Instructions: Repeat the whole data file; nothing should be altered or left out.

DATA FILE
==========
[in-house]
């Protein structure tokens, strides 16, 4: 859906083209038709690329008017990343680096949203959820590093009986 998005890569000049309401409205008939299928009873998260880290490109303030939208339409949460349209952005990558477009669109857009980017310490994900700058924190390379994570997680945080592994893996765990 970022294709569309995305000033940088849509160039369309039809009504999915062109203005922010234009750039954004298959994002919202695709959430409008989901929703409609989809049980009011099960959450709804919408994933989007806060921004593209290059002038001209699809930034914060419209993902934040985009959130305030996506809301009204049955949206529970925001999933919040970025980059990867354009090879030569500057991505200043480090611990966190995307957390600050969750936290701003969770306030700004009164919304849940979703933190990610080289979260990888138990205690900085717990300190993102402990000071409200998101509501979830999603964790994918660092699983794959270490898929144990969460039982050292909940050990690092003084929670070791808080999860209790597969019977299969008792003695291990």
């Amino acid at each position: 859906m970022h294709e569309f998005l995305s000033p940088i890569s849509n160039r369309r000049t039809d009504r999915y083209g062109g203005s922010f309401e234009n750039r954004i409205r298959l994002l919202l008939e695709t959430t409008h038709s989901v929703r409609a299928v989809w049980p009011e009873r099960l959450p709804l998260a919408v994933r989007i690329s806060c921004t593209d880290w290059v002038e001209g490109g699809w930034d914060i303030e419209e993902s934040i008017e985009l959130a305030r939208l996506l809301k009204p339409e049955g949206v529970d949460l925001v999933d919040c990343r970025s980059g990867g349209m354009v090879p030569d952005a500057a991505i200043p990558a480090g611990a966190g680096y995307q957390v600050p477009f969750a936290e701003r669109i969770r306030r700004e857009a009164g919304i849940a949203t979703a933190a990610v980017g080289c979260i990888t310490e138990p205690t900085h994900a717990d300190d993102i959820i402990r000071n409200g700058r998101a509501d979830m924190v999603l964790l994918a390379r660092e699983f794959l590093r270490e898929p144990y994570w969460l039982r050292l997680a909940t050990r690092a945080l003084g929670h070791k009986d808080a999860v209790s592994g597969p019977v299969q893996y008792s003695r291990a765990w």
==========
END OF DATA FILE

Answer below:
[in-house]
């Protein structure tokens, strides 16, 4: 859906083209038709690329008017990343680096949203959820590093009986 998005890569000049309401409205008939299928009873998260880290490109303030939208339409949460349209952005990558477009669109857009980017310490994900700058924190390379994570997680945080592994893996765990 970022294709569309995305000033940088849509160039369309039809009504999915062109203005922010234009750039954004298959994002919202695709959430409008989901929703409609989809049980009011099960959450709804919408994933989007806060921004593209290059002038001209699809930034914060419209993902934040985009959130305030996506809301009204049955949206529970925001999933919040970025980059990867354009090879030569500057991505200043480090611990966190995307957390600050969750936290701003969770306030700004009164919304849940979703933190990610080289979260990888138990205690900085717990300190993102402990000071409200998101509501979830999603964790994918660092699983794959270490898929144990969460039982050292909940050990690092003084929670070791808080999860209790597969019977299969008792003695291990």
């Amino acid at each position: 859906m970022h294709e569309f998005l995305s000033p940088i890569s849509n160039r369309r000049t039809d009504r999915y083209g062109g203005s922010f309401e234009n750039r954004i409205r298959l994002l919202l008939e695709t959430t409008h038709s989901v929703r409609a299928v989809w049980p009011e009873r099960l959450p709804l998260a919408v994933r989007i690329s806060c921004t593209d880290w290059v002038e001209g490109g699809w930034d914060i303030e419209e993902s934040i008017e985009l959130a305030r939208l996506l809301k009204p339409e049955g949206v529970d949460l925001v999933d919040c990343r970025s980059g990867g349209m354009v090879p030569d952005a500057a991505i200043p990558a480090g611990a966190g680096y995307q957390v600050p477009f969750a936290e701003r669109i969770r306030r700004e857009a009164g919304i849940a949203t979703a933190a990610v980017g080289c979260i990888t310490e138990p205690t900085h994900a717990d300190d993102i959820i402990r000071n409200g700058r998101a509501d979830m924190v999603l964790l994918a390379r660092e699983f794959l590093r270490e898929p144990y994570w969460l039982r050292l997680a909940t050990r690092a945080l003084g929670h070791k009986d808080a999860v209790s592994g597969p019977v299969q893996y008792s003695r291990a765990w």